§ Tintin Pantoja goes to a comicon in INDONESIA!:
Since I couldn’t attend MoCCA this year, I dropped by an Indonesian analogue- KONDEFEST- this weekend. It was a loose conglomeration of thatched kiosks in a park near the marina. Very hot and not the most pleasant place to spend more than a couple of hours, so I had to admire the people who came out here to sell their comics. About 70% were selling manga-influenced minicomics- not surprising, considering translated manga is more widely avaibale here than any other comic. You’ll find piles of them in local bookstores, all printed on cheap newsprint and selling anywhere from US$0.75-1.50. The majority of artists were university students from the central Javanese college town of Bandung (about three hours away) selling photocopied minis.
§ TimeOut Chicago has a great interview with Brad Bird whose RATATOUILLE is inspiring rapture:
People have a real hard time pegging me politically, which I’m fine with. Certain liberals got upset with the lines like, “It’s not a graduation! He’s moving from the fourth grade to the fifth!” And conservatives get upset about my position about weaponry in The Iron Giant, and one guy even thought that the movie was pro-Communist, which is completely ridiculous. And I can’t do anything about how people perceive my films except to say, Well, that ain’t what I was thinkin’. Politically, I’m somewhere in the middle. I’m for the individual, which definitely puts me at odds with this cultural tendency to give everyone a trophy just for showing up. I hate that, because I’m sorry, life doesn’t work that way. There are winners and losers, and losing can actually build character, and the nervousness about failure is a priceless thing that can stimulate you to do your best work.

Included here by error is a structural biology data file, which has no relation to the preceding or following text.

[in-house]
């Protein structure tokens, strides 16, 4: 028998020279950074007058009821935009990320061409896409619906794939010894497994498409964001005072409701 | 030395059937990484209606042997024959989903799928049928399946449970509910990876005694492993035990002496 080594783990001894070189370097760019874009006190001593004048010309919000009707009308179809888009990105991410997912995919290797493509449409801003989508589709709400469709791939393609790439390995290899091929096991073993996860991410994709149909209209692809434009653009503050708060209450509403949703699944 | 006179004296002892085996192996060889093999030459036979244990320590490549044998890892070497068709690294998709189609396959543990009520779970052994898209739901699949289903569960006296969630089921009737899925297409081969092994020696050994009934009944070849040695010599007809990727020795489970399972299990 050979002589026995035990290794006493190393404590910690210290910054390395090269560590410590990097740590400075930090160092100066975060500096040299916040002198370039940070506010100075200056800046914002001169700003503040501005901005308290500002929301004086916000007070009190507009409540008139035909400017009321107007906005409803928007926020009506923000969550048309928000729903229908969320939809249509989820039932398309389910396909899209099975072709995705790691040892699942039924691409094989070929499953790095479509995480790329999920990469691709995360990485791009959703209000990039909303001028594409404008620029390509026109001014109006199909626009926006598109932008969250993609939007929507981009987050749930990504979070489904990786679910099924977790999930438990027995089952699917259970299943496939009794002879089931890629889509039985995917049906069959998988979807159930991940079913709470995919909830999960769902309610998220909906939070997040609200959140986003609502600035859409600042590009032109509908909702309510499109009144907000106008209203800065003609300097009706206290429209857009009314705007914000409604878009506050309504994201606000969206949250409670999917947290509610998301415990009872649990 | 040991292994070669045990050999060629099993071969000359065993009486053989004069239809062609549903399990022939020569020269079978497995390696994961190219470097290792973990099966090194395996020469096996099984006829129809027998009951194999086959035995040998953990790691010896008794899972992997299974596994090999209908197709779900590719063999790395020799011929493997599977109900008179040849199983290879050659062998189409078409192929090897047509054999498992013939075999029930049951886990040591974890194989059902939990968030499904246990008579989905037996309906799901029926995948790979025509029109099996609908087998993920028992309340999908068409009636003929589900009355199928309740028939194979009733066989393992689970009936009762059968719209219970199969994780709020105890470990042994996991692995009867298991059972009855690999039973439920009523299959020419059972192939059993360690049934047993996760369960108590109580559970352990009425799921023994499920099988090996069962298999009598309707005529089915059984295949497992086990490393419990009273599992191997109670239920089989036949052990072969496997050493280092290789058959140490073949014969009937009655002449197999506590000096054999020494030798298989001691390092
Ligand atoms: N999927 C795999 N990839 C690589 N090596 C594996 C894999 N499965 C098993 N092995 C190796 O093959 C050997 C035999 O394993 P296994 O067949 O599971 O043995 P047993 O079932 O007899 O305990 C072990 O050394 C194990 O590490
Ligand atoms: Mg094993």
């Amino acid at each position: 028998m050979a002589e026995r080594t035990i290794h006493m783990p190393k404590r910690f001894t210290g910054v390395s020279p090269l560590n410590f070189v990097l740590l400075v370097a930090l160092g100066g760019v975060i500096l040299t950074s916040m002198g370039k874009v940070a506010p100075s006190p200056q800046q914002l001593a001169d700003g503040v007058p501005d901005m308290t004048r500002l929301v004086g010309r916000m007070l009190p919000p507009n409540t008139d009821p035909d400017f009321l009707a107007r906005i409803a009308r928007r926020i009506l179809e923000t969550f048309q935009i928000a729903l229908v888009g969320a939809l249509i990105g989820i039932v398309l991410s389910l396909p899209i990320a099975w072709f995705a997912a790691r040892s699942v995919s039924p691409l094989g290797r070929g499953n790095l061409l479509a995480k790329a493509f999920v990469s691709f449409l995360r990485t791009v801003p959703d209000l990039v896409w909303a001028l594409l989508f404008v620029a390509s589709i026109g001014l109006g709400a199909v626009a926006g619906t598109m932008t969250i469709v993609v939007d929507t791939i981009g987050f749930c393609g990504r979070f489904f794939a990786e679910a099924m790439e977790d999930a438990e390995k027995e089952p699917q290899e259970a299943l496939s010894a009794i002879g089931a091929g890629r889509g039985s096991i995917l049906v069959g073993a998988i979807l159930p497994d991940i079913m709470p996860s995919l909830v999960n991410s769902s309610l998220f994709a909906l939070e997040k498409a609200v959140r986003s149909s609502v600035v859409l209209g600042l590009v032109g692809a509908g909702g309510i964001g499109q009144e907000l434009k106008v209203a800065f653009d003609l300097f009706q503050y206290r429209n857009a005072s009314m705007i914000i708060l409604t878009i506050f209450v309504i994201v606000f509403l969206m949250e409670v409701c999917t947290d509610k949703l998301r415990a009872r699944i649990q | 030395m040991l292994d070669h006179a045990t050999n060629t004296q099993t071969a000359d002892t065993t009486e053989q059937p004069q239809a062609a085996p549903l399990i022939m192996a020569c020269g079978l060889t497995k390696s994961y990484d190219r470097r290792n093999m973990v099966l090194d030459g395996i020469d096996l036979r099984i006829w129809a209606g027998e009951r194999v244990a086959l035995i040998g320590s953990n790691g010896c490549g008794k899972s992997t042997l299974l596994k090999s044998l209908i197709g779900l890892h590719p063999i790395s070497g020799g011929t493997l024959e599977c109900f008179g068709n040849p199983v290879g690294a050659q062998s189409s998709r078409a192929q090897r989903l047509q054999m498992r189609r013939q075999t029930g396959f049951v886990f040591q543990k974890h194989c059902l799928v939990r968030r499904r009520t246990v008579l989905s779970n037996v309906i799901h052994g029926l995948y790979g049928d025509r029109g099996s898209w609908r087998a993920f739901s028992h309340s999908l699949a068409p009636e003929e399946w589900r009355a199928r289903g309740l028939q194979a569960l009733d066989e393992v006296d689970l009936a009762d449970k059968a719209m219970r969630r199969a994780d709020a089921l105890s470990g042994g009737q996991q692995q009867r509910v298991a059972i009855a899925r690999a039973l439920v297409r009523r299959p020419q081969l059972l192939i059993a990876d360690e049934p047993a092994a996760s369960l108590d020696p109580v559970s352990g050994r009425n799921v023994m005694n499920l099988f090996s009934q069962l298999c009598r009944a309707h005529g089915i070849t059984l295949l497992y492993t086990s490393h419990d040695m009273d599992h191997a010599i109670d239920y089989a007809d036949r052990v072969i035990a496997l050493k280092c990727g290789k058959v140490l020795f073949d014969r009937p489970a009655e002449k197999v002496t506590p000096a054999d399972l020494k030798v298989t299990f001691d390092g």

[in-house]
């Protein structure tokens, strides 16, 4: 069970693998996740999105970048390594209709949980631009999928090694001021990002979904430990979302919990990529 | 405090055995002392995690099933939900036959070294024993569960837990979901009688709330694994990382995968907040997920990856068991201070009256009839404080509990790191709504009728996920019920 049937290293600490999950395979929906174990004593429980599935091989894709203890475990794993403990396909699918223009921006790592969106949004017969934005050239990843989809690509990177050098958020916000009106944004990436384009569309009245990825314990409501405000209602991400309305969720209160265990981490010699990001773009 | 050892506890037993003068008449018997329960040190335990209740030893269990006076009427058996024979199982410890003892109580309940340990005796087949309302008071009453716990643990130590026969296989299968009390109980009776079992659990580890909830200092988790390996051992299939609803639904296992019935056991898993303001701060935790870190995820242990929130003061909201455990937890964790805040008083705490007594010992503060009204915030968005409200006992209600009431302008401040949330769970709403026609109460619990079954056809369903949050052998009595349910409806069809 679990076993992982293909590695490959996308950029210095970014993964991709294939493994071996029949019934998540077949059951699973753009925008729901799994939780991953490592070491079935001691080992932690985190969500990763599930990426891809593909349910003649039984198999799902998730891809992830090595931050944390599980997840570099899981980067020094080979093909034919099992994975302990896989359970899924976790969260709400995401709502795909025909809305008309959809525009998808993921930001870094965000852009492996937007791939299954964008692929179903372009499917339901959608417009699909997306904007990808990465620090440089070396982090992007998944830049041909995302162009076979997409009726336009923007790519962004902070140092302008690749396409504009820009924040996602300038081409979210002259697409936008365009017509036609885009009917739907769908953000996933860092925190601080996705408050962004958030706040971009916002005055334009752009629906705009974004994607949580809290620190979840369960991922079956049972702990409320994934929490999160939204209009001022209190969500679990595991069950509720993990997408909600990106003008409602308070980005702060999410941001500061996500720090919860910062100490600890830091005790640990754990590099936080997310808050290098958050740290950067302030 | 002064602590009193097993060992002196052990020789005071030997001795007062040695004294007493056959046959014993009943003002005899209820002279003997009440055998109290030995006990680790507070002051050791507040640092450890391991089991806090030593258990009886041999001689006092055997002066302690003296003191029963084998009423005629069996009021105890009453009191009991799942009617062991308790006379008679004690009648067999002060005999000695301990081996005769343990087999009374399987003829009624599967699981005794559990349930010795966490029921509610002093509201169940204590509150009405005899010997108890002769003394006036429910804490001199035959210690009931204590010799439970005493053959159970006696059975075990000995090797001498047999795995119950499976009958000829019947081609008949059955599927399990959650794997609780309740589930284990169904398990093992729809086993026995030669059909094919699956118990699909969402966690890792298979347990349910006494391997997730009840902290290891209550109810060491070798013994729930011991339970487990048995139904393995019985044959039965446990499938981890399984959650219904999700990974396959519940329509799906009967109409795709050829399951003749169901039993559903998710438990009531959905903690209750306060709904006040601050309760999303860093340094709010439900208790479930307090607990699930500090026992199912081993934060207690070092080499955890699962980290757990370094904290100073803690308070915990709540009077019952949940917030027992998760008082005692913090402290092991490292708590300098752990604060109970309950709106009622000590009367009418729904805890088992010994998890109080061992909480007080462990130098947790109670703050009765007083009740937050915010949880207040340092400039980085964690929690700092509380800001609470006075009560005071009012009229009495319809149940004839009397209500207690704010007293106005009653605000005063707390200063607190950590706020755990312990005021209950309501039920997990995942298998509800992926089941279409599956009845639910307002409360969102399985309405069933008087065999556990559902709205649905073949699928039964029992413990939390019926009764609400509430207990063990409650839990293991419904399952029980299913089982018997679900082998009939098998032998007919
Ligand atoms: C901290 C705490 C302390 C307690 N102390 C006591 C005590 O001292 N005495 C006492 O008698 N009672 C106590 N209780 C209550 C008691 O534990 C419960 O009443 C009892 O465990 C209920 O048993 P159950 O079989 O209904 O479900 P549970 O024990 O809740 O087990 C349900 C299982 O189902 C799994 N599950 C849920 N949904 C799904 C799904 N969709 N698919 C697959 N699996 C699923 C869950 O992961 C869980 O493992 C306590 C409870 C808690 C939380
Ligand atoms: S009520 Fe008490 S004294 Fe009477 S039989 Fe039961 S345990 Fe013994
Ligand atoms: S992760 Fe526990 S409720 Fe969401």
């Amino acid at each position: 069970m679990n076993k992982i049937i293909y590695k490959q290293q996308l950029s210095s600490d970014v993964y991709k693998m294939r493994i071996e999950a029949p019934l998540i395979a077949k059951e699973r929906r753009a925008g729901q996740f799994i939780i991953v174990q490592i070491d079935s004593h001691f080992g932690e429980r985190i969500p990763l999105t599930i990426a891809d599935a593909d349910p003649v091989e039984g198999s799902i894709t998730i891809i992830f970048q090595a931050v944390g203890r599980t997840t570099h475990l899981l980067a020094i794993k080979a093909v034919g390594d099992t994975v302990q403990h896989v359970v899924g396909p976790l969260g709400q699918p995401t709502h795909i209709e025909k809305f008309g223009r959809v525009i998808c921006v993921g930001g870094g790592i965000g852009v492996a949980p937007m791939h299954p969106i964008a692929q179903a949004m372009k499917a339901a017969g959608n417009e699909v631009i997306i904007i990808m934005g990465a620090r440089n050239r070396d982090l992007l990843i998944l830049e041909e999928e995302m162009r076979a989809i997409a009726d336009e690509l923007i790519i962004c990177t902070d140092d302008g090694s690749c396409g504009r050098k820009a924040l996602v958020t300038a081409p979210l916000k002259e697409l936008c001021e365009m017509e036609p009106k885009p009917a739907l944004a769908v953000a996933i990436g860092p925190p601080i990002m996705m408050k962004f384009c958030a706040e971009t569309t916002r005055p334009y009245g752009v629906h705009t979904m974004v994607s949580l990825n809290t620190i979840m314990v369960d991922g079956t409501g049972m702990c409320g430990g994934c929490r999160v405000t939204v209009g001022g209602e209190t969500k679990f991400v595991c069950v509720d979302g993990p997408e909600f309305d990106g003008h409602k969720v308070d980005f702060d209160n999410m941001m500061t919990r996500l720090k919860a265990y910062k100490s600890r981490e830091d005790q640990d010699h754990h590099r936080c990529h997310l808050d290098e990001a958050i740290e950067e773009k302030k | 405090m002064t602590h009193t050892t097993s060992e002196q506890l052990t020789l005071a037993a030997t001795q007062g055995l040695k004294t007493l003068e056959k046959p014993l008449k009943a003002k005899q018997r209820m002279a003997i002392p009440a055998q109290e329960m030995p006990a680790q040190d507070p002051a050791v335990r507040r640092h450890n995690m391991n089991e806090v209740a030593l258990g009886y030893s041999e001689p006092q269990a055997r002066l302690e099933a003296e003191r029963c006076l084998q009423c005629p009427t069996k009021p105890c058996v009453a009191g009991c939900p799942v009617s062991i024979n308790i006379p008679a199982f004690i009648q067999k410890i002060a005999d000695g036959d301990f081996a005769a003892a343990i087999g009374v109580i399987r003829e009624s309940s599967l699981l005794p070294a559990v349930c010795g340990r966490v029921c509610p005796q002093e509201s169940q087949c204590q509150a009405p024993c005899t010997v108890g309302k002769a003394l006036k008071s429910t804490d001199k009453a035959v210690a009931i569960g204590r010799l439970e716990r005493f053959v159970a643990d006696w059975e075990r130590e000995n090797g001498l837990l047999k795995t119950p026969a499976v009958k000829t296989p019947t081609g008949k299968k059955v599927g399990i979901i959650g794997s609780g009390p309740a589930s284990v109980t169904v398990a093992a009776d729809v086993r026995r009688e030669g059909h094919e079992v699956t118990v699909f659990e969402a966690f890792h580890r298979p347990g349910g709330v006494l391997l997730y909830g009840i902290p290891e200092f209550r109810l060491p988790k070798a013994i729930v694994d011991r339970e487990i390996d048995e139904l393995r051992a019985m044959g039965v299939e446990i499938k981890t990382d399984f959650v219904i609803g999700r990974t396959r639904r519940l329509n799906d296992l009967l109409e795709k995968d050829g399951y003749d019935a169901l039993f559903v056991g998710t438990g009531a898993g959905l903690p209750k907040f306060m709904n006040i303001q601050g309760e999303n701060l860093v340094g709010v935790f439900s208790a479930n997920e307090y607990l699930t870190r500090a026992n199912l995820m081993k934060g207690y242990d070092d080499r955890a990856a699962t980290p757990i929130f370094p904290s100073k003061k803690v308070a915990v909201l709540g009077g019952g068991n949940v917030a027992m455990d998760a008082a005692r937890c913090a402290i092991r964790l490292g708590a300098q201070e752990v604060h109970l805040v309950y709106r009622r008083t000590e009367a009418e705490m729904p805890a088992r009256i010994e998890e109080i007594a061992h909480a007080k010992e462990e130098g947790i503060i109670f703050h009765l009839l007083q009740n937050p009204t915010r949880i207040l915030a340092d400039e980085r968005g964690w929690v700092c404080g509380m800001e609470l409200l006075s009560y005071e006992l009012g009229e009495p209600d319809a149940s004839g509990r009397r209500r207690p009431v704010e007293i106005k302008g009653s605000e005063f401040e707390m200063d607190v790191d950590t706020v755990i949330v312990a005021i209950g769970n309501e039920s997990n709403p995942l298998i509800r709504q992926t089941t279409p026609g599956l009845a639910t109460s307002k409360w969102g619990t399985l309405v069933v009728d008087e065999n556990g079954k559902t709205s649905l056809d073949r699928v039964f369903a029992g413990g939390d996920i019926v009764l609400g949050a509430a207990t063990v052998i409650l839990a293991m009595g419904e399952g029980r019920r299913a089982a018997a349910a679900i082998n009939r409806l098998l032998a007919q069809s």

§ Nathan Rabin at The A.V. Club takes a look at notable film flops such as Ralph Bakshi’s Cool World (1992) :
Bakshi was back! One of cinema’s great bitter, jilted cranks was suddenly overcome with a tricky emotion I believe you earthlings call “hope.” But if Bakshi’s long and tortured career had taught him anything, it’s that dreams exist to be crushed and hope is for suckers. Accordingly, the film’s producer Frank Mancusco Jr., had the film rewritten without, um, telling Bakshi. Mancusco Jr., it seems, having produced the timeless gift to cinema that is the Friday The 13th series, was burnt out on horror and seemed to linger under the misconception that it was Bakshi’s job to help realize Frank Mancusco’s vision, not the other way around.
Bakshi was so enraged, he punched Mancuso in the face during a dust-up, but in one of those dark little twists that characterize Bakshi’s surreal career, Mancuso Sr. was president of Paramount, so he had nowhere else to go.
A subsequent post looks at Tank Girl.